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Volume 62, Number 2
Spring 2008

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Rhododendron colemanii: A Detective Story
Ron Miller
Pensacola, Florida

Steve Yeatts
Athens, Georgia

Cast of Characters
This is the story of how a new tetraploid azalea from the Southeast was discovered by a motley group of plant hunters who, with a great deal of luck, came together to find a species overlooked for many years.1 Our chance encounters and gifts differing just happen to have meshed at the right times, making it more than mere courtesy to say that, without any one of the following, the quest would have failed: Alvin Diamond, Buddy Lee, Ron Miller, R. O. Smitherman, Bob Stevens, John Thornton, Clarence Towe, Steve Yeatts.

The Mystery
It's not as if no one noticed the Red Hills azalea. Back in the 1940s or '50s or early '60s, S. D. Coleman, Sr., came upon a handsome, May-blooming, pink-flowered azalea, probably somewhere near Ft. Gaines, GA. He called it "Maypink." Out of historical habit, our group has done so itself until recently, though the name is deceptive - two-thirds of the plants in the wild are not pink - and the title is easily confused with "Maywhite," a synonym for Rhododendron eastmanii, with which this azalea has little in common, except in being confused with R. alabamense. We propose the common name "Red Hills azalea" because the plant is apparently confined to the Red Hills regions in Alabama and Georgia and perhaps Mississippi. For the botanical name, "Rhododendron colemanii" seemed inevitable from the start.
        Whether Coleman noticed that his "Maypink" was always accompanied by a white, yellow-blotched form blooming at the same time, we do not know. We do know that he and his son propagated both the pink and the white forms and sold them to individuals at their nursery. They also distributed the azaleas to institutions such as the University of Georgia arboretum and Connecticut College and Callaway Gardens. The single University of Georgia plant is tagged "R. arborescens/Coleman's May Pink." That mistake is at least original. Callaway's numerous plants are today exceedingly large, perhaps as large as any deciduous azaleas in the country. They were labeled "“R. alabamense X R. canescens."

Mistaken Identities
Thus began a confusion persisting to this day. Although the plant is quite unlike Rhododendron alabamense in form and habitat, its odor is vaguely reminiscent, rather sweetish, somewhat musky - if lemony, then more like lemons themselves than like R. alabamense's Lemon Pledge, as one of our group describes it. Though the more common white form often has larger flowers than ordinary R. alabamense, a flower truss or a photo taken out of environmental context can at first glance be indistinguishable from one of true R. alabamense. The pink form can easily be passed off as a hybrid with R. canescens, yet in places like northern and central Alabama, where R. canescens and R. alabamense do in fact interbreed, the hybrids have none of the stature or the flower variety of the Red Hills azalea. And they bloom marginally earlier than R. alabamense, not almost a month later, as does R. colemanii (see Figs. 1, 2 and 3). The telltale distinctions, which apparently eluded earlier collectors, are listed in the table of comparison (Table 2) in the accompanying taxonomic article, Zhou et al. See Figure 4 of that article for photos of a typical flower, flower bud, capsule, leaf shape, and plant form; and Figure 5 for a distribution map of these two azaleas in the Alabama-Georgia Coastal Plain.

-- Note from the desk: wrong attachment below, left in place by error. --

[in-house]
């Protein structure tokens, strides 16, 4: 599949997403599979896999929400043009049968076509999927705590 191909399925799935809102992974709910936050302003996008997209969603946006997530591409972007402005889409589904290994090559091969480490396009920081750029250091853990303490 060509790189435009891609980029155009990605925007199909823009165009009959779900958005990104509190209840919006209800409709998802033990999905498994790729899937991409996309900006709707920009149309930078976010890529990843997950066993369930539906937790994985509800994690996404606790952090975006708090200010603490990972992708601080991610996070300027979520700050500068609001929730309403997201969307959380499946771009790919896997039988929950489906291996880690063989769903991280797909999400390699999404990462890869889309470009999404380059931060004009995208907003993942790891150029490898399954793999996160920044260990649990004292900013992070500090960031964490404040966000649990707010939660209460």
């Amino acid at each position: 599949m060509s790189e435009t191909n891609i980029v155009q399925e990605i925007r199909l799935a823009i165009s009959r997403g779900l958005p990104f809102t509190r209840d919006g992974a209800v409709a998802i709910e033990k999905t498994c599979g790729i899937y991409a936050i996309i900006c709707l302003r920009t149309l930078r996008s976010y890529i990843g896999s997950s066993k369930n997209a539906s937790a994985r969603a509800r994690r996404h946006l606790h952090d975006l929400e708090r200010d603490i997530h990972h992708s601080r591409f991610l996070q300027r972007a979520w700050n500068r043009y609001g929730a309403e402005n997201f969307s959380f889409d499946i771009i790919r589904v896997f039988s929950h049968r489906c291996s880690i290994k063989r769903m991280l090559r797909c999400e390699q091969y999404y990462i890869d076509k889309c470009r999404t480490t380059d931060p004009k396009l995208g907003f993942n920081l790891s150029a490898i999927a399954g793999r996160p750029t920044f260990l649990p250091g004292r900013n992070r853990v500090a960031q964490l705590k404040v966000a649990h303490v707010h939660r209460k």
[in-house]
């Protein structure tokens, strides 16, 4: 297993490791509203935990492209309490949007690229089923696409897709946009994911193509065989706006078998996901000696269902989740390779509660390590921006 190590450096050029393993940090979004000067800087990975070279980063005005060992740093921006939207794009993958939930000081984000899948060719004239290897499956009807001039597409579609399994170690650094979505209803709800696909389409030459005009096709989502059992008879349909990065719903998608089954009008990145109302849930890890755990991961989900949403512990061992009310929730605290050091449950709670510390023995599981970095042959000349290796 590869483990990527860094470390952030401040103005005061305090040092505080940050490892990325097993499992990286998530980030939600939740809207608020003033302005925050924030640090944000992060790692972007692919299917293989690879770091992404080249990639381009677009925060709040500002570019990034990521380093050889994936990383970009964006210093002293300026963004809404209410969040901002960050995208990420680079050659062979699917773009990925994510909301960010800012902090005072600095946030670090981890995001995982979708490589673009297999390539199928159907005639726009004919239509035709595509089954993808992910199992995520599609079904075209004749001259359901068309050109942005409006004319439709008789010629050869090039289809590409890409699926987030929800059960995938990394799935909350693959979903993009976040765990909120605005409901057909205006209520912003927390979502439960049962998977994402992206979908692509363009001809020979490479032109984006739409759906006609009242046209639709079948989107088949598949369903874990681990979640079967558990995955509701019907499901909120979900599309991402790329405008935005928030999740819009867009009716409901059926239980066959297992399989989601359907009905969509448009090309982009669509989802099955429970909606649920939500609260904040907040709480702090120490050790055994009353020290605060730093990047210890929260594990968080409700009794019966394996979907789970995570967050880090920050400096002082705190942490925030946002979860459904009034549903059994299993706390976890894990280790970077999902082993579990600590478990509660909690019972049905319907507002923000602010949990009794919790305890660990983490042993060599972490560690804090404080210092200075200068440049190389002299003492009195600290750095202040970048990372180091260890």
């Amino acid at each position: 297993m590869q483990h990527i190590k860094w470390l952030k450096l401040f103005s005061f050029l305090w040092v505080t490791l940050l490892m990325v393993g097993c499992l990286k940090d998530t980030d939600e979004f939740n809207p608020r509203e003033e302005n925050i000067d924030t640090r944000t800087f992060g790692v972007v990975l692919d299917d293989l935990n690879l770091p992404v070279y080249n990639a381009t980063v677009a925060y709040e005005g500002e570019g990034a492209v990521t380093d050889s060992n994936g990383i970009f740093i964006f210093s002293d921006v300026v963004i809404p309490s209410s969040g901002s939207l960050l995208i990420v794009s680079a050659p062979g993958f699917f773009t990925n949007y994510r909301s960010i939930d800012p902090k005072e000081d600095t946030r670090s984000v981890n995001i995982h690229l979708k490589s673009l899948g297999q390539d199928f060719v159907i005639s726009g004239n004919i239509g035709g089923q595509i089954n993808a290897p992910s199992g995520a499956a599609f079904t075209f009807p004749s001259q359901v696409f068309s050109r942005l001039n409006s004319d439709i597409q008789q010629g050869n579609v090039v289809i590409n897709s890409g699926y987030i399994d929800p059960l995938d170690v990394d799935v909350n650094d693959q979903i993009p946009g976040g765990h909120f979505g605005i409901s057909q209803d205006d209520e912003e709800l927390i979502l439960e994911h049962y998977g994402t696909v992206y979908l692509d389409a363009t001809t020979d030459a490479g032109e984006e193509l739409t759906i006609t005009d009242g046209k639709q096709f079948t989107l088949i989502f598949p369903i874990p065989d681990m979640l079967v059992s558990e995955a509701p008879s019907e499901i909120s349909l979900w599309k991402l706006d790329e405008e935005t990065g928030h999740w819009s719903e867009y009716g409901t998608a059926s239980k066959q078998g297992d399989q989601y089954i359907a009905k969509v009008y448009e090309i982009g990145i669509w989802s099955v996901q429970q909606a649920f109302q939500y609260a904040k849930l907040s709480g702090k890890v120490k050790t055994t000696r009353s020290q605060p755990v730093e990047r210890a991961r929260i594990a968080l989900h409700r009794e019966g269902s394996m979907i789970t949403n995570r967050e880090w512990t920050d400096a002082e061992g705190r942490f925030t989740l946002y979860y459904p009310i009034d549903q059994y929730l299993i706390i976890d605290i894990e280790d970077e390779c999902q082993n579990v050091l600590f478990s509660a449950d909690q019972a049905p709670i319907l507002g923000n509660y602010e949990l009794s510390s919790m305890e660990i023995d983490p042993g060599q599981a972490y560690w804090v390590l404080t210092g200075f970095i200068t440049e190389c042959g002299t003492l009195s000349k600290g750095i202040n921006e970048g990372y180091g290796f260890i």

Fig. 1. R. alabamense, Clarke Co., AL.
Fig. 1. R. alabamense, Clarke Co., AL.
Photo by Ron Miller
 
Fig. 2. R. colemanii, Monroe Co., AL.    Fig. 3. R. colemanii, Quitman Co., GA.
Fig. 2. R. colemanii, Monroe Co., AL.
Photo by Ron Miller
   Fig. 3. R. colemanii, Quitman Co., GA.
Photo by Ron Miller

        The parallel confusion of Rhododendron eastmanii with R. alabamense illustrates how easily a white, blotched Southern azalea can be passed off for years as a more well known azalea. The temptation has been even greater with the Red Hills azalea. At least R. alabamense does not extend east into South Carolina, where R. eastmanii grows. But the ranges of the southern form of R. alabamense and of R. colemanii both follow the curve of the Coastal Zone strata laid down during the Eocene, Paleocene, and Cretaceous geological periods, the incised country called the "Red Hills," stretching from SE Mississippi to the Chattahoochee River area of Georgia. We still do not know for certain whether the plant occurs in Mississippi. It should be sought there, since an "R. alabamense" is reported from the area where the Eocene Tallahatta Formation curves up toward Meridian. It may stretch, like R. alabamense and red clay, into Florida near Tallahassee and might even be discovered in the east above the Fall Line in the piedmont.2 In short, any record of Coastal Plain R. alabamense in any herbarium or arboretum or on any map is at least suspect, as are many individual plants in private collections. A survey of the Auburn University herbarium revealed a number of sheets of evident Red Hills azalea, from the bloom date if nothing else, labeled either "Rhododendron alabamense" or "R. alabamense X R. canescens" or "R. alabamense X R. austrinum." The University of Georgia herbarium has only one - a lucky miscue that proved to be crucial to our detective story.

Early Sleuthing